prohibited. Reagan supported these illegal sales. The majority of the
investigating congressional committee involved blamed Reagan for
failing to "take care that the laws be faithfully executed." Reagan
stated that he did not know that the sales were illegal, so he was not
There are ways these power problems can be fixed. The power of the
government should be used moderately and efficiently. In this case,
Reagan should have been impeached for his illegal actions. The people
were not given a say in the Reagan issue. As Americans we can vote for
the president, but have no say in the consequences of the presidents
mistake. They use their power to reign over us, but we must first
give: consent of the governed."
---Here are some accounts on the prospect of Reagan's impeachment from the time:
The Times (London) March 30 1989, Thursday
"Fears that President Reagan would be impeached gripped the White
House in 1986 when Mr Edwin Meese, who was the Attorney-General,
discovered that profits from secret arms sales to Iran had been
diverted to the Nicaraguan Contras.
Mr Meese, testifying at the trial of retired Lieutenant-Colonel Oliver
North, the former White House aide involved in the scandal, discussed
the danger of impeachment with Mr Reagan.
His evidence revealed for the first time the extent of fear in the
White House that Mr Reagan could be toppled by the Iran-Contra fiasco.
Mr Meese was assigned by the President to dig out the facts about the
diversion of funds. The former Attorney-General said Mr North was
interviewed and admitted that proceeds from arms sales to Iran had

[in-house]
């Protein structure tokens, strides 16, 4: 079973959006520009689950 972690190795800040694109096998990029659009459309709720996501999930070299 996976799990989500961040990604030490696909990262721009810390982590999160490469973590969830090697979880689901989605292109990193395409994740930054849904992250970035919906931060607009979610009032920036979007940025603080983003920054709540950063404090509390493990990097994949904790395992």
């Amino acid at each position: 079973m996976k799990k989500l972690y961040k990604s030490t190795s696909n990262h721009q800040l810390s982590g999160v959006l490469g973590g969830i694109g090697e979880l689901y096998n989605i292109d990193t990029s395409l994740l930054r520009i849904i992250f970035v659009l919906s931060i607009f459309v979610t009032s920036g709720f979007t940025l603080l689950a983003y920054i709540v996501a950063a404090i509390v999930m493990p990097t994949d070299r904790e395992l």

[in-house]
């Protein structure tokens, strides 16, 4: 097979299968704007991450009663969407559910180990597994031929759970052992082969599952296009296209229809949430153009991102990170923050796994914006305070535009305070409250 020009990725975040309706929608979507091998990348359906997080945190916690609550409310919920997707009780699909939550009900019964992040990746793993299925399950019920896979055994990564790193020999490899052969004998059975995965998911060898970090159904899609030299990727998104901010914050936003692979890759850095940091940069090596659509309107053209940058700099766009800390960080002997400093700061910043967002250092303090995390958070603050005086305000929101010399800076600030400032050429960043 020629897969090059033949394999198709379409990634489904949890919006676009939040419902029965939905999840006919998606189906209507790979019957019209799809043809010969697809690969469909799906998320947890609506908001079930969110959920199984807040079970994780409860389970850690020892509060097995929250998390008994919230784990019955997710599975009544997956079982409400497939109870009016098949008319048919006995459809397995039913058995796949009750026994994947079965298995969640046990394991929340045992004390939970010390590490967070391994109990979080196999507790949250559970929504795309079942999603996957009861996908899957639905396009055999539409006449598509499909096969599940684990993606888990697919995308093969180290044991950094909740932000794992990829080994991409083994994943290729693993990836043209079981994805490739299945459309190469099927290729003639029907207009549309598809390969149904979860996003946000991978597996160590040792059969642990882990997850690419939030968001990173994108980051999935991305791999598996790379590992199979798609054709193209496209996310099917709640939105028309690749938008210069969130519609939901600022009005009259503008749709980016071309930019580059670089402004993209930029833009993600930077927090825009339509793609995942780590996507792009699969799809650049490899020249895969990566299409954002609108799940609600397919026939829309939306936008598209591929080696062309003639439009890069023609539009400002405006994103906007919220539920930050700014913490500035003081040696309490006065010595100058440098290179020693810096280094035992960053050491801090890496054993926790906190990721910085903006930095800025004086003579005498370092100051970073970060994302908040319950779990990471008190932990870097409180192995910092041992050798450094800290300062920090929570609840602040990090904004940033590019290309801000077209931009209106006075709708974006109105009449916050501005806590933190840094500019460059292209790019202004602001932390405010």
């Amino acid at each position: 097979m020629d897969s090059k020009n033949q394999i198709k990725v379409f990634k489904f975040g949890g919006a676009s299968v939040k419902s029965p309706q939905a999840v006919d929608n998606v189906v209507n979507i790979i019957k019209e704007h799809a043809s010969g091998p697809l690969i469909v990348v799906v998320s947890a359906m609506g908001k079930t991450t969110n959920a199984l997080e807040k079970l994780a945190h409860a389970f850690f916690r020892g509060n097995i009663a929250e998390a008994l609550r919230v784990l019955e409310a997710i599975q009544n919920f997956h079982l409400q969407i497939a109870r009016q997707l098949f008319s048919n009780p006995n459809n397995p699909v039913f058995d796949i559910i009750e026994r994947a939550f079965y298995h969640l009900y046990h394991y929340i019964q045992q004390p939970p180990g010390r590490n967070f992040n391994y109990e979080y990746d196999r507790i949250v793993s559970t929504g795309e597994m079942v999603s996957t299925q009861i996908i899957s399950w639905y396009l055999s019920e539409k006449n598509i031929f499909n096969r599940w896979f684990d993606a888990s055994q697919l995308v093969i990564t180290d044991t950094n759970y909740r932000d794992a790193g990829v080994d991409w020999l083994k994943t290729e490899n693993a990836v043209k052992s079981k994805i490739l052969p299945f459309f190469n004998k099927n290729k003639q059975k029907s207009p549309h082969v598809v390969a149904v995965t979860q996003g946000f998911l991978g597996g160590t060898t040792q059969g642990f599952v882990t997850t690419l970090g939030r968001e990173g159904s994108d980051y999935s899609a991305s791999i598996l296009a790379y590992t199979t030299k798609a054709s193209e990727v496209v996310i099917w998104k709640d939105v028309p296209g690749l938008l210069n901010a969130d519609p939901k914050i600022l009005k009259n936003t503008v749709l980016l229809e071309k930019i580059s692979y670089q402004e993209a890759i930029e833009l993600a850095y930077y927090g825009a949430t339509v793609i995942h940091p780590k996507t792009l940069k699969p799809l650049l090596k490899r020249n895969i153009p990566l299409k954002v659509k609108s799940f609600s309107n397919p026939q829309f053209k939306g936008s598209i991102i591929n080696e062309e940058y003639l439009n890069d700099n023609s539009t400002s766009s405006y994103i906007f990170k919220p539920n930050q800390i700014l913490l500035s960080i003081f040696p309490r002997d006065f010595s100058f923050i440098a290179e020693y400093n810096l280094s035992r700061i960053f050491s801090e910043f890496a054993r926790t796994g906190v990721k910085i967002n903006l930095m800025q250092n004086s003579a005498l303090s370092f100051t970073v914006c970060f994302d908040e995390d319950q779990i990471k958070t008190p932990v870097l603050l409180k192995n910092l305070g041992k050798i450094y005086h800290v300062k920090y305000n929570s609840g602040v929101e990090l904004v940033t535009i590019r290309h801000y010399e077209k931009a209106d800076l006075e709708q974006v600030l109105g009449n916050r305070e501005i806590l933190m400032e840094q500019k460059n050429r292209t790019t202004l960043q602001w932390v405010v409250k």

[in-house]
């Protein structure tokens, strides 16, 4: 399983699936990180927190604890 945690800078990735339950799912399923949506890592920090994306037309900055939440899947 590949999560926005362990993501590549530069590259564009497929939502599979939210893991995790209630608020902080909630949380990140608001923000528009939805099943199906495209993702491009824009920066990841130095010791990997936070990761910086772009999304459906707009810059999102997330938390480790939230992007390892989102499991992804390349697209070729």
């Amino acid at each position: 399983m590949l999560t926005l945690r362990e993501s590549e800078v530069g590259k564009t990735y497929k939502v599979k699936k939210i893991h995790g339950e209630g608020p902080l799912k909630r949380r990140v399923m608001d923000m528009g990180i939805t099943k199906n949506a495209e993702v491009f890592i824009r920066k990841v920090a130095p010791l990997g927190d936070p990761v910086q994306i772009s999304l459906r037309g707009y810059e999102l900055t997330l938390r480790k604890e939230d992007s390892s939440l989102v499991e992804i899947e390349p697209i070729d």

gone to the Contras 'in at least one instance'.
Under questioning from Mr Brendan Sullivan, Mr North's lawyer, Mr
Meese said he sensed immediately that the combination of selling arms
to Iran and aiding the Contras could create an enormous political
'Your worst nightmare had come true?' Mr Sullivan asked. 'Yes, ' Mr
Meese replied. He added that he felt it was vital that there should
not be any appearance of a cover-up. That was why, after consulting Mr
Reagan, he summoned a White House press conference and revealed the
diversion of funds.
Mr Sullivan used his wide-ranging questioning of Mr Meese to press the
defence contention that senior figures like Mr William Casey, the
former director of the Central Intelligence Agency, knew about the
diversion of funds.
Mr Meese said Mr Casey told him of the need for Mr North to work with
the Contras when Congress was about to bar military aid.
Another witness in the trial, Marine Lieutenant-Colonel Robert Earl,
told the court how he helped Mr North to shred secret files.
Mr Reagan's lawyers said yesterday that there was no basis to compel
the former President to testify in the trial of Mr North as requested
by Mr North's counsel.
'There is no basis for a finding that defendant's need for the
testimony overcomes concerns necessarily raised by enforcing the
subpoena to the former President, ' the lawyers said in court papers."
January 24, 1994, Monday